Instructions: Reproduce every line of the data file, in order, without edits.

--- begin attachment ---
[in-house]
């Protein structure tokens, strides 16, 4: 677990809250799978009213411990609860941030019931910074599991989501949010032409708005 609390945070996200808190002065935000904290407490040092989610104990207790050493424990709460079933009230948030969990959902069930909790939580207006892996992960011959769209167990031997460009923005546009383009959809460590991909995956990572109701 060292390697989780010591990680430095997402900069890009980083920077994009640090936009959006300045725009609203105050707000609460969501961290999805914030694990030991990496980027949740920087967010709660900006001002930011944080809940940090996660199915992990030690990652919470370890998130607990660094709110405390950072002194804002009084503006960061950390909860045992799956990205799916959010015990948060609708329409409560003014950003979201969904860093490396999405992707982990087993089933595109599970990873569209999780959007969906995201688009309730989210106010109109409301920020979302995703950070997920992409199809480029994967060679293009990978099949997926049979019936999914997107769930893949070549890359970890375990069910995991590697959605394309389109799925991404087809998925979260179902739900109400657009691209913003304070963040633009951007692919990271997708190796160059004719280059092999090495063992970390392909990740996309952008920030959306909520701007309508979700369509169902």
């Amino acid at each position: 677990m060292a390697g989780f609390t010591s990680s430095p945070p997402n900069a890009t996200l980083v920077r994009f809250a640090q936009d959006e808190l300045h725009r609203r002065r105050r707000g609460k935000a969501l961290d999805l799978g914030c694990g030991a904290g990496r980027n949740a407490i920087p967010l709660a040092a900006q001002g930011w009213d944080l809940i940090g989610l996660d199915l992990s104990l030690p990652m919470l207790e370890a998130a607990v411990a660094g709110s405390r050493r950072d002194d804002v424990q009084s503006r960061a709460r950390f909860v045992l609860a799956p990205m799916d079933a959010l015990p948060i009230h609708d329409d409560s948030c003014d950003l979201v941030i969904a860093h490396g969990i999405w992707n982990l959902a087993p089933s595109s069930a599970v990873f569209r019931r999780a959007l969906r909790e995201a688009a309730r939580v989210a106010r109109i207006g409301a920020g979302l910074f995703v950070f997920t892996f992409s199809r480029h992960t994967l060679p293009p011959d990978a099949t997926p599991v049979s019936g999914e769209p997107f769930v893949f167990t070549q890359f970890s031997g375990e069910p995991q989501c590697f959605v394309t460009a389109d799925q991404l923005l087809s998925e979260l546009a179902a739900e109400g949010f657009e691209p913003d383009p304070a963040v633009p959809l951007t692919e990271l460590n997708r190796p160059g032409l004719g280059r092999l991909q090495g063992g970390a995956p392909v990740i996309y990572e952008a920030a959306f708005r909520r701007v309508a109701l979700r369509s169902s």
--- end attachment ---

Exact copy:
[in-house]
């Protein structure tokens, strides 16, 4: 677990809250799978009213411990609860941030019931910074599991989501949010032409708005 609390945070996200808190002065935000904290407490040092989610104990207790050493424990709460079933009230948030969990959902069930909790939580207006892996992960011959769209167990031997460009923005546009383009959809460590991909995956990572109701 060292390697989780010591990680430095997402900069890009980083920077994009640090936009959006300045725009609203105050707000609460969501961290999805914030694990030991990496980027949740920087967010709660900006001002930011944080809940940090996660199915992990030690990652919470370890998130607990660094709110405390950072002194804002009084503006960061950390909860045992799956990205799916959010015990948060609708329409409560003014950003979201969904860093490396999405992707982990087993089933595109599970990873569209999780959007969906995201688009309730989210106010109109409301920020979302995703950070997920992409199809480029994967060679293009990978099949997926049979019936999914997107769930893949070549890359970890375990069910995991590697959605394309389109799925991404087809998925979260179902739900109400657009691209913003304070963040633009951007692919990271997708190796160059004719280059092999090495063992970390392909990740996309952008920030959306909520701007309508979700369509169902």
């Amino acid at each position: 677990m060292a390697g989780f609390t010591s990680s430095p945070p997402n900069a890009t996200l980083v920077r994009f809250a640090q936009d959006e808190l300045h725009r609203r002065r105050r707000g609460k935000a969501l961290d999805l799978g914030c694990g030991a904290g990496r980027n949740a407490i920087p967010l709660a040092a900006q001002g930011w009213d944080l809940i940090g989610l996660d199915l992990s104990l030690p990652m919470l207790e370890a998130a607990v411990a660094g709110s405390r050493r950072d002194d804002v424990q009084s503006r960061a709460r950390f909860v045992l609860a799956p990205m799916d079933a959010l015990p948060i009230h609708d329409d409560s948030c003014d950003l979201v941030i969904a860093h490396g969990i999405w992707n982990l959902a087993p089933s595109s069930a599970v990873f569209r019931r999780a959007l969906r909790e995201a688009a309730r939580v989210a106010r109109i207006g409301a920020g979302l910074f995703v950070f997920t892996f992409s199809r480029h992960t994967l060679p293009p011959d990978a099949t997926p599991v049979s019936g999914e769209p997107f769930v893949f167990t070549q890359f970890s031997g375990e069910p995991q989501c590697f959605v394309t460009a389109d799925q991404l923005l087809s998925e979260l546009a179902a739900e109400g949010f657009e691209p913003d383009p304070a963040v633009p959809l951007t692919e990271l460590n997708r190796p160059g032409l004719g280059r092999l991909q090495g063992g970390a995956p392909v990740i996309y990572e952008a920030a959306f708005r909520r701007v309508a109701l979700r369509s169902s």